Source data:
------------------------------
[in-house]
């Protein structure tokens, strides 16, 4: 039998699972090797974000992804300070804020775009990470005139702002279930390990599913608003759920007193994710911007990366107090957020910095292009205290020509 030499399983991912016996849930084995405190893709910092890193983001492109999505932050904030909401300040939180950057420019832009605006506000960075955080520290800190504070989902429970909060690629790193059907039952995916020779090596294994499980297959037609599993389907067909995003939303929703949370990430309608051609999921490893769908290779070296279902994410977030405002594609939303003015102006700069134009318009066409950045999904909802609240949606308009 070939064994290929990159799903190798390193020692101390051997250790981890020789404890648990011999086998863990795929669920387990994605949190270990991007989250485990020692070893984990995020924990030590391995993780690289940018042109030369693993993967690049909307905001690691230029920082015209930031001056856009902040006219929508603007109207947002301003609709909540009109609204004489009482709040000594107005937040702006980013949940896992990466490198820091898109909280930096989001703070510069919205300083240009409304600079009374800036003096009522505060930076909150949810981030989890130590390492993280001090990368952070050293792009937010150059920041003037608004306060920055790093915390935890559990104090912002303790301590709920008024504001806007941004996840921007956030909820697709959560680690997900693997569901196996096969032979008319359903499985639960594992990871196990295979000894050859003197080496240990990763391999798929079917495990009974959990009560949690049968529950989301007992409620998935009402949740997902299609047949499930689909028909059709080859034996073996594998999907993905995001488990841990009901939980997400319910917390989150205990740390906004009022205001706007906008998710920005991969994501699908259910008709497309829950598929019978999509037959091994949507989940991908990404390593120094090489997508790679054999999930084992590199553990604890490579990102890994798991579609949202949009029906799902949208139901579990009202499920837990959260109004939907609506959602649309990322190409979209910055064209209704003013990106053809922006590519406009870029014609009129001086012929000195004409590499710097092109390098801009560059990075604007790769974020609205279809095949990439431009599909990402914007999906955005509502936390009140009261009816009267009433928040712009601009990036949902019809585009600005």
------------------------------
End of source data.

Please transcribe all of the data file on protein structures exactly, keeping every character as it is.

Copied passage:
[in-house]
């Protein structure tokens, strides 16, 4: 039998699972090797974000992804300070804020775009990470005139702002279930390990599913608003759920007193994710911007990366107090957020910095292009205290020509 030499399983991912016996849930084995405190893709910092890193983001492109999505932050904030909401300040939180950057420019832009605006506000960075955080520290800190504070989902429970909060690629790193059907039952995916020779090596294994499980297959037609599993389907067909995003939303929703949370990430309608051609999921490893769908290779070296279902994410977030405002594609939303003015102006700069134009318009066409950045999904909802609240949606308009 070939064994290929990159799903190798390193020692101390051997250790981890020789404890648990011999086998863990795929669920387990994605949190270990991007989250485990020692070893984990995020924990030590391995993780690289940018042109030369693993993967690049909307905001690691230029920082015209930031001056856009902040006219929508603007109207947002301003609709909540009109609204004489009482709040000594107005937040702006980013949940896992990466490198820091898109909280930096989001703070510069919205300083240009409304600079009374800036003096009522505060930076909150949810981030989890130590390492993280001090990368952070050293792009937010150059920041003037608004306060920055790093915390935890559990104090912002303790301590709920008024504001806007941004996840921007956030909820697709959560680690997900693997569901196996096969032979008319359903499985639960594992990871196990295979000894050859003197080496240990990763391999798929079917495990009974959990009560949690049968529950989301007992409620998935009402949740997902299609047949499930689909028909059709080859034996073996594998999907993905995001488990841990009901939980997400319910917390989150205990740390906004009022205001706007906008998710920005991969994501699908259910008709497309829950598929019978999509037959091994949507989940991908990404390593120094090489997508790679054999999930084992590199553990604890490579990102890994798991579609949202949009029906799902949208139901579990009202499920837990959260109004939907609506959602649309990322190409979209910055064209209704003013990106053809922006590519406009870029014609009129001086012929000195004409590499710097092109390098801009560059990075604007790769974020609205279809095949990439431009599909990402914007999906955005509502936390009140009261009816009267009433928040712009601009990036949902019809585009600005």